I have been an emergency dispatcher for our agency, Howard County Public Safety, Ellicott, Maryland (USA), for 12 years. Just like all centers we are more than just a center: We are a team and family. We work the typical 12-hour shifts: two days, two nights.
We answer all 911 calls, all non-emergency calls, and after hours calls for our county government offices. We dispatch fire, EMS, and police. We have four squads, all made of civilian employees except for a sergeant assigned to each shift. We also have fire liaisons, even though they work for fire and rescue, working beside us daily.
Our county is unique in the sense that not only do we have sworn officers, but we also have volunteer auxiliary officers. We have paid firefighters/EMS personnel and also volunteers. Emergency dispatchers can dispatch any area. We do our own teletype paperwork. Needless to say, we are always busy with emergency dispatch and updating and adhering to policies, rules, regulations, and general orders.
We are composed of four squads with 16 personnel on each squad. We also have administration staff. Our training lasts approximately one year. We have achieved several certifications and accreditations. We handle more than 300,000 total calls a year (including police, fire, EMS, non-emergency, and after hours).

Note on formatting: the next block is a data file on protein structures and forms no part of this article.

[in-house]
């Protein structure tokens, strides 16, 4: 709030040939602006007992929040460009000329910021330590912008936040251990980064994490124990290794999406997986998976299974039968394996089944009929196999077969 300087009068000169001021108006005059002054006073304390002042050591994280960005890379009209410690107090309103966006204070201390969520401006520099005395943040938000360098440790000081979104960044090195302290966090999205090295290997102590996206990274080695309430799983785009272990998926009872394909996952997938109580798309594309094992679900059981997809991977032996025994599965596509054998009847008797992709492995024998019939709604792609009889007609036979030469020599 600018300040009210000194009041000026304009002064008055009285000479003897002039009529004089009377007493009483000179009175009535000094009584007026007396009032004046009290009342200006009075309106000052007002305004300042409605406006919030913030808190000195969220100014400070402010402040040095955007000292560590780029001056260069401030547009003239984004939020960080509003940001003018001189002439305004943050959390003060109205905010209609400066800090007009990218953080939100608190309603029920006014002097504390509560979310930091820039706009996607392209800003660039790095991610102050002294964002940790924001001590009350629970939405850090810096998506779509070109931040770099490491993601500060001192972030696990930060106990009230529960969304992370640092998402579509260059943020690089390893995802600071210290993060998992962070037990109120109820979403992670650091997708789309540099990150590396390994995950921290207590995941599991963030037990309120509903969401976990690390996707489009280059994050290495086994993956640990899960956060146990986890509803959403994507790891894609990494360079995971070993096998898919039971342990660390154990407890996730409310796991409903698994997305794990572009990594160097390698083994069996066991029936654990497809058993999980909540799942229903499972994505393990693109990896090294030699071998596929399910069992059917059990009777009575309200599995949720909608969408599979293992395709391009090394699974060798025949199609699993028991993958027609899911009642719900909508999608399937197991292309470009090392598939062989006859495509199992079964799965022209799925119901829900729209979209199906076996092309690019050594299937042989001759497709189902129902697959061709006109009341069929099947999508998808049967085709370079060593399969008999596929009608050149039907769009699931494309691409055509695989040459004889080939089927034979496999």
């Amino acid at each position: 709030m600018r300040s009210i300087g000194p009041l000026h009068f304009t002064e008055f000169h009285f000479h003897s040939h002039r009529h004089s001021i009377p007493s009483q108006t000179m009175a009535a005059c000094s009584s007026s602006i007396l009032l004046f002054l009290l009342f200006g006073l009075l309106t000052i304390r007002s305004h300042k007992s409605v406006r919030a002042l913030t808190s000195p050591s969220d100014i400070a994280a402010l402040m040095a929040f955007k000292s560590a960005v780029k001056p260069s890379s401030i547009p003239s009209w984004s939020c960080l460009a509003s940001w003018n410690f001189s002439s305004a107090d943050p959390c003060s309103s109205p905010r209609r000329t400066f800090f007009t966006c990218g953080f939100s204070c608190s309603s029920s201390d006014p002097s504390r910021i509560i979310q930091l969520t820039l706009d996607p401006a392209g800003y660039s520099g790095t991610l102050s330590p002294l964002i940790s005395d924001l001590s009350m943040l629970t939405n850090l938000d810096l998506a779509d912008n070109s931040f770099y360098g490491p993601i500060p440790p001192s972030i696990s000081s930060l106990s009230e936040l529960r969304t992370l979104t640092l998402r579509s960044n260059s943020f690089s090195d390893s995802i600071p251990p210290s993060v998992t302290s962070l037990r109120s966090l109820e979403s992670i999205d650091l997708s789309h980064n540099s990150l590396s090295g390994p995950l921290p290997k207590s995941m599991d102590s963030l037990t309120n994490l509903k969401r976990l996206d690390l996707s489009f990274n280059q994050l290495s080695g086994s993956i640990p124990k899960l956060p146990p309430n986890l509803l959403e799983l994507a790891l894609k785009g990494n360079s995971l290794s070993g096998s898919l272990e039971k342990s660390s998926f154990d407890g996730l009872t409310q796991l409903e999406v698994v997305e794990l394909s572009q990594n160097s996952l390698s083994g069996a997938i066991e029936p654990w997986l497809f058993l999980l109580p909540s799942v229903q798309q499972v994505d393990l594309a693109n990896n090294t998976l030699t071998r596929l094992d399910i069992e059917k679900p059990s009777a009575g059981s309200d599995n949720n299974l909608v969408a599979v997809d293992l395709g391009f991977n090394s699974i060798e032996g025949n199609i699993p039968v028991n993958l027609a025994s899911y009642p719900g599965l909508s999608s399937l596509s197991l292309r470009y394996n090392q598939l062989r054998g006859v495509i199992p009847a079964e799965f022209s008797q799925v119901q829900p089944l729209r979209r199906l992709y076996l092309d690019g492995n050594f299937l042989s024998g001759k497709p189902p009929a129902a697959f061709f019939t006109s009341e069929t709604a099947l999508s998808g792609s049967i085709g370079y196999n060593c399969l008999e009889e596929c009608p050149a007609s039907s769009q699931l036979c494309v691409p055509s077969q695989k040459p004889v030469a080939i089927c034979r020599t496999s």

I can honestly express that our dispatchers have not chosen this as a job, but a career.
Our agency made national news for the wonderful job we did the night of the flood (July 30, 2016), in Ellicott city. During a two-hour period, more than six inches of rain fell. Two people died, and another 150 people were trapped by flooding. Five buildings were destroyed, and 30 more were damaged. The flooding resulted in declaring a national disaster.
Even though we were less than a mile from the chaos and no overtime pages went out, dedicated dispatchers came in from as far away as Pennsylvania knowing the workload that was happening in our center. My squad (D squad) worked that night dispatching response, making notifications, and taking calls. We prayed for the safety of our community and responders. We are grateful for support we received from all the responding agencies.
As most emergency dispatchers know, we hear what is going on and we are the first, first responder, but rarely do we see the event in person. Pictures don’t begin to describe the damage that we saw when walking through Ellicott the next morning. The aftermath was surreal. It will take years to rebuild. It was truly devastating.
We offer so many services to the public, in addition to 24/7 help during emergencies. Howard County Public Safety’s 911 Address Flagging Program gives residents the option to voluntarily “flag” their address in the system when someone in the home has autism. This provides the 911 communication center with firsthand knowledge about the individual that can be forwarded to first responders prior to their arrival on the scene. The program was featured in the Baltimore Sun.